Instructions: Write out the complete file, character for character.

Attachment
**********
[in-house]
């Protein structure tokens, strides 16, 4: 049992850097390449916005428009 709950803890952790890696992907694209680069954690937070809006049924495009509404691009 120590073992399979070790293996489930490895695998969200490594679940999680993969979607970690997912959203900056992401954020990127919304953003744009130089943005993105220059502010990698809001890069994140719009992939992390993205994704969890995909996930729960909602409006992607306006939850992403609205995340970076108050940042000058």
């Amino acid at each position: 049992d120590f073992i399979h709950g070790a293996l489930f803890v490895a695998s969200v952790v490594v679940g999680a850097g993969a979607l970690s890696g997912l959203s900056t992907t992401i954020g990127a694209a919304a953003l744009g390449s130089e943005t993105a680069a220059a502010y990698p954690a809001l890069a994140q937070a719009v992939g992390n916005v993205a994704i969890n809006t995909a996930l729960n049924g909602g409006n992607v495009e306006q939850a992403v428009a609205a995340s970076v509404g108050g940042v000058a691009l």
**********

[in-house]
């Protein structure tokens, strides 16, 4: 049992850097390449916005428009 709950803890952790890696992907694209680069954690937070809006049924495009509404691009 120590073992399979070790293996489930490895695998969200490594679940999680993969979607970690997912959203900056992401954020990127919304953003744009130089943005993105220059502010990698809001890069994140719009992939992390993205994704969890995909996930729960909602409006992607306006939850992403609205995340970076108050940042000058």
């Amino acid at each position: 049992d120590f073992i399979h709950g070790a293996l489930f803890v490895a695998s969200v952790v490594v679940g999680a850097g993969a979607l970690s890696g997912l959203s900056t992907t992401i954020g990127a694209a919304a953003l744009g390449s130089e943005t993105a680069a220059a502010y990698p954690a809001l890069a994140q937070a719009v992939g992390n916005v993205a994704i969890n809006t995909a996930l729960n049924g909602g409006n992607v495009e306006q939850a992403v428009a609205a995340s970076v509404g108050g940042v000058a691009l």